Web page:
He was tapped by Quincy Jones in 1985 to contribute to the mammoth charity hit “We Are The World” by USA for Africa, where he was one of only a handful of artists that had multiple lead vocal parts. In addition to his line in the first verse, Ingram alternated lead vocals with the late Ray Charles (at the 6:12 mark in the video below) during one of the final choruses and even crooned one of his distinctive falsetto “whooo-oooo’s” (but not the MJ variety) towards the song’s end.
In 1986, he teamed with Linda Ronstadt on “Somewhere Out There,” the smash ballad from the animated motion picture An American Tale. The song would end up being Ingram’s third-biggest pop hit overall, peaking at No. 2 on the Hot 100 in March 1987.
In 1990, he was part of the only set of four solo male singers to ever team up on a No. 1 soul single, along with Barry White, El DeBarge and Al B. Sure. The quartet sang on Quincy Jones’ “The Secret Garden (Sweet Seduction Suite)” from Q’s Back On The Block album. Ironically, “Secret Garden,” became Ingram’s last song ever to reach the soul chart’s top 40.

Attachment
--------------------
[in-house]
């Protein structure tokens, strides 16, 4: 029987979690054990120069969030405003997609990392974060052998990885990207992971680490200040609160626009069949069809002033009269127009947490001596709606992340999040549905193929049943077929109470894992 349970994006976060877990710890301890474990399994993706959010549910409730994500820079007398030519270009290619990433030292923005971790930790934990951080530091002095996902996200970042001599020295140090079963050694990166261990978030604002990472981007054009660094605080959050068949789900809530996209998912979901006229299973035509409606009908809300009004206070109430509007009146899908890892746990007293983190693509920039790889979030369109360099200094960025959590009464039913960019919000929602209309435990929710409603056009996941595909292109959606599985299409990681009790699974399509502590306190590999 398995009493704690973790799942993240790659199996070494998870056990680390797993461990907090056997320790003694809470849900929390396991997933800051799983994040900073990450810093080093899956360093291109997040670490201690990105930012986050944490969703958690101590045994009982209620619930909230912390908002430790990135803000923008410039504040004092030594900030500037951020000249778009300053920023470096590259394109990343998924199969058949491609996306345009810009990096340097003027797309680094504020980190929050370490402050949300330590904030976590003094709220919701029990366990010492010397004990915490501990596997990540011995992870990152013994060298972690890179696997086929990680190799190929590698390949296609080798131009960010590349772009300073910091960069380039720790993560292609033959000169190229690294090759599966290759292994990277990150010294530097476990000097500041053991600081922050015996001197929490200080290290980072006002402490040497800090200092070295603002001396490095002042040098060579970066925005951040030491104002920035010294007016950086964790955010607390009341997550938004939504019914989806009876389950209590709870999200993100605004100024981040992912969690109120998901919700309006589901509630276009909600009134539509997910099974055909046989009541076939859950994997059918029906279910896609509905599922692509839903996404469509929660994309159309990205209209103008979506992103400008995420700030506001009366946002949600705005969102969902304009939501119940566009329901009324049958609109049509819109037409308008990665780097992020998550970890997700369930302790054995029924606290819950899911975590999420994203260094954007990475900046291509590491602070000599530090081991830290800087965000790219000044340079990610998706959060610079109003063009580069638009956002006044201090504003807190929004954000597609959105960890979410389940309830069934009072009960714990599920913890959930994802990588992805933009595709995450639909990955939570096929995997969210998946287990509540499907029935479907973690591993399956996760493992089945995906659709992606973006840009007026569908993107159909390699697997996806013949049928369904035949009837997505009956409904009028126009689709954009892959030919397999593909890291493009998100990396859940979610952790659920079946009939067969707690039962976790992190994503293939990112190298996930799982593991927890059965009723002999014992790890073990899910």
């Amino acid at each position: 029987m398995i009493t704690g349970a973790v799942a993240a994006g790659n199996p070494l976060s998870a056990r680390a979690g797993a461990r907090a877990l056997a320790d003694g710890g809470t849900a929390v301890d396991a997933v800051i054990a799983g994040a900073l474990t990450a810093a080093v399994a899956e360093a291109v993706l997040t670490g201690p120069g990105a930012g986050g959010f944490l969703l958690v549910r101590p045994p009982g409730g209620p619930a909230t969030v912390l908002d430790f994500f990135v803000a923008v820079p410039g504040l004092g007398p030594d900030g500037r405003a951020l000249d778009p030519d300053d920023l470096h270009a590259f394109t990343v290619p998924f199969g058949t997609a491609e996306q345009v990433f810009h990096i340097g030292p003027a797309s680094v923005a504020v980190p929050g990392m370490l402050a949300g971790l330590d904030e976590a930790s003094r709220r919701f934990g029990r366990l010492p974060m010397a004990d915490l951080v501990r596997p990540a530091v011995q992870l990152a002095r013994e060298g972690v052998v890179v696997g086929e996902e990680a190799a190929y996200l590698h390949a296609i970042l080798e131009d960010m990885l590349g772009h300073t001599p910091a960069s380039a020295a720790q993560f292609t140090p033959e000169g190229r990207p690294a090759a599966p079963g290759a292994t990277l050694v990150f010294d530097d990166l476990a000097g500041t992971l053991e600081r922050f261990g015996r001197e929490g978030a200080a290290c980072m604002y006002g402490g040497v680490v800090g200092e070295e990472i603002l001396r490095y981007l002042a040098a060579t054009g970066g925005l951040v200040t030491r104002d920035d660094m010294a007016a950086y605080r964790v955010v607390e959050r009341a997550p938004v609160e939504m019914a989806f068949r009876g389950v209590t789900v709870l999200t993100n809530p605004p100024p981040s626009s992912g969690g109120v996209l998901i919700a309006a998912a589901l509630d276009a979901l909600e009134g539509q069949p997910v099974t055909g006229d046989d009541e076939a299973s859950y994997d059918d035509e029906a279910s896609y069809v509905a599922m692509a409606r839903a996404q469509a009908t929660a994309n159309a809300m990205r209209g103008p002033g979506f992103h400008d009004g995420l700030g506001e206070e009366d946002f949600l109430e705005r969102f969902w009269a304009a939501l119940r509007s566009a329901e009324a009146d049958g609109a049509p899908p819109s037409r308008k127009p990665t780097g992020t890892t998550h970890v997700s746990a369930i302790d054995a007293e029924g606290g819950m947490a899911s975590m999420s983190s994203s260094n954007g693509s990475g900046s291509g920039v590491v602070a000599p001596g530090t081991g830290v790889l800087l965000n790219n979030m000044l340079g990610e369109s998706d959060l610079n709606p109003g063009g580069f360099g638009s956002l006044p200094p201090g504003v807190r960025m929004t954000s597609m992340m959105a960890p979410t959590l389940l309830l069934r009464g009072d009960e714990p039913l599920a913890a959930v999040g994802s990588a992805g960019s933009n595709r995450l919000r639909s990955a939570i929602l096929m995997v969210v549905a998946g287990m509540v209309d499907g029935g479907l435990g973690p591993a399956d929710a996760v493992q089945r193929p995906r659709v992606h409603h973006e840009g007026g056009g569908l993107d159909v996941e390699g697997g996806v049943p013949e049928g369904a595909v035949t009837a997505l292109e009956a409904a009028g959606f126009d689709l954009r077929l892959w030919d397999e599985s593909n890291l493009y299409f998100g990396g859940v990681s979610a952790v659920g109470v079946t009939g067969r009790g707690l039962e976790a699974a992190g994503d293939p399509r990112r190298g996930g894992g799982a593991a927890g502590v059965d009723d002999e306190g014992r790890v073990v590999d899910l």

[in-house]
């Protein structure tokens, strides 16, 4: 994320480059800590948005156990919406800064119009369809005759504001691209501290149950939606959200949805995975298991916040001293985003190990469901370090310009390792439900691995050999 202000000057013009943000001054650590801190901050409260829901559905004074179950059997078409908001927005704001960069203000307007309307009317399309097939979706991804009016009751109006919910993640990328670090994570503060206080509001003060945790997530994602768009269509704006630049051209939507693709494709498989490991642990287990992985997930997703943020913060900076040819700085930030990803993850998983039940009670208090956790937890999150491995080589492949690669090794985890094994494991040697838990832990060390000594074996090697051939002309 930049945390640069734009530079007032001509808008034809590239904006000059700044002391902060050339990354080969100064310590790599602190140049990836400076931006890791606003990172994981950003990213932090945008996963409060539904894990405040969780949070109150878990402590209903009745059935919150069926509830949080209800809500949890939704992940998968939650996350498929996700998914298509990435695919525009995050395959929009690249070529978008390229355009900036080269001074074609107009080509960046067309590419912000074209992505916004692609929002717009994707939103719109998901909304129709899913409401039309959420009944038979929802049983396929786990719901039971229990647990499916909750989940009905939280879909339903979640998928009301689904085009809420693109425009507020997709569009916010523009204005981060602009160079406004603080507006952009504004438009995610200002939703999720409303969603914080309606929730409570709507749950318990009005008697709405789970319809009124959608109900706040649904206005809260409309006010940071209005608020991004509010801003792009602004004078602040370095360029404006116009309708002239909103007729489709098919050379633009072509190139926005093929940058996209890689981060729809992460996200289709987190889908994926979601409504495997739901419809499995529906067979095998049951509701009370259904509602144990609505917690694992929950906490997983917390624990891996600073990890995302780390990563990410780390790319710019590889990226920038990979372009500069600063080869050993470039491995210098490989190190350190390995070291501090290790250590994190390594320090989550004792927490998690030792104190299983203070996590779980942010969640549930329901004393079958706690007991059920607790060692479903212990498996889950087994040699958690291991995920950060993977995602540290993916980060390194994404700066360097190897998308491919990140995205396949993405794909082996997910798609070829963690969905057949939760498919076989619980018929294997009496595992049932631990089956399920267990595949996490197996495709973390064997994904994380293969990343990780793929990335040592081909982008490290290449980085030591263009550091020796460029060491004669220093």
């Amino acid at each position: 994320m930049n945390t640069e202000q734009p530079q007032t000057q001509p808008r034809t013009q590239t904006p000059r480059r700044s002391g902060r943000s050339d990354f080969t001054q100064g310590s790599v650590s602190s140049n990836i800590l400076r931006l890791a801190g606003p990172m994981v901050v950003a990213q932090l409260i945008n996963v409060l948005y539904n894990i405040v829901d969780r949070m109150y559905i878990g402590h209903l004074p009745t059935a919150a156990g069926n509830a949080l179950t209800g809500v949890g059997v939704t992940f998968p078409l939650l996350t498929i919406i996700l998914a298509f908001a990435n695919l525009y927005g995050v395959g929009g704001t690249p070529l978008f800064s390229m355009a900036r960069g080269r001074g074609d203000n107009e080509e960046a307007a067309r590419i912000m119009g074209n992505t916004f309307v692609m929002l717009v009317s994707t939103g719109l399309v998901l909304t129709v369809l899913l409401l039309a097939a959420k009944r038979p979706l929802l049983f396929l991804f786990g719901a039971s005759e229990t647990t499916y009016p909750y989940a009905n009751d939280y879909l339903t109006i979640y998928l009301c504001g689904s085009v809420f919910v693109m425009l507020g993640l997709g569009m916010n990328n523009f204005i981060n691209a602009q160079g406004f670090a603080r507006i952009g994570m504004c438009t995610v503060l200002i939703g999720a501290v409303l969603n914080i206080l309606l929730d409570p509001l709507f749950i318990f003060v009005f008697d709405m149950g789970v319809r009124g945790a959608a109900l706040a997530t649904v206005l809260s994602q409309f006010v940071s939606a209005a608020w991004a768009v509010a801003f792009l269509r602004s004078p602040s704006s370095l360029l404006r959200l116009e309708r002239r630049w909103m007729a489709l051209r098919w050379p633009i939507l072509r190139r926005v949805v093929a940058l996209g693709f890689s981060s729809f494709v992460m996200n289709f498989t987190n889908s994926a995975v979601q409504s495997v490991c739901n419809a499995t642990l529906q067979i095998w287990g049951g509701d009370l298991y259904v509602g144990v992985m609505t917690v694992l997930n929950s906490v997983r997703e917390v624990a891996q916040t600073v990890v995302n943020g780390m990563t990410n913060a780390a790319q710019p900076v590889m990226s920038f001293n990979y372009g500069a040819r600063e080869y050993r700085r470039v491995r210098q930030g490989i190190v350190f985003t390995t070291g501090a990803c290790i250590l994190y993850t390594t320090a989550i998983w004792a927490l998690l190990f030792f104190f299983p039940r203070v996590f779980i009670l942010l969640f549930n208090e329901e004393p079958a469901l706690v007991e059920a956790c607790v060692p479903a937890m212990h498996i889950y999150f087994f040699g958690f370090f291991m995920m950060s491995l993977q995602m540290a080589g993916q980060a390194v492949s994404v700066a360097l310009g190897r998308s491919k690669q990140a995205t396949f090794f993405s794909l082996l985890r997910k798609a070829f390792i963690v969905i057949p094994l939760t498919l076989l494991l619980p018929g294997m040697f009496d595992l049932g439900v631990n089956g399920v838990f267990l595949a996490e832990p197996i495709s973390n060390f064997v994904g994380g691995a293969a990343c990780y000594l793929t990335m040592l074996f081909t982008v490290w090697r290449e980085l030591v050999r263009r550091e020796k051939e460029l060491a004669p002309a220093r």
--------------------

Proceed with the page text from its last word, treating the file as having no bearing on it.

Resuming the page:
Later that year, the same kind of fate befell Ingram regarding his last No. 1 song on the pop chart. Except, this time it was a solo effort and not one of his many collaborations that topped the Hot 100.
The ballad “I Don’t Have The Heart” became Ingram’s first solo top-40 pop hit – after nearly ten years of charting as either a featured act on Quincy Jones’ songs or as part of duets and trios with other artists.
The tune – co-produced by Ingram and legendary Philadelphia producer Thom Bell – failed to reach the soul top 40, but hit No. 1 on the pop chart and earned James one of two Grammy nominations that year (along with “Secret Garden”). He would lose in both cases.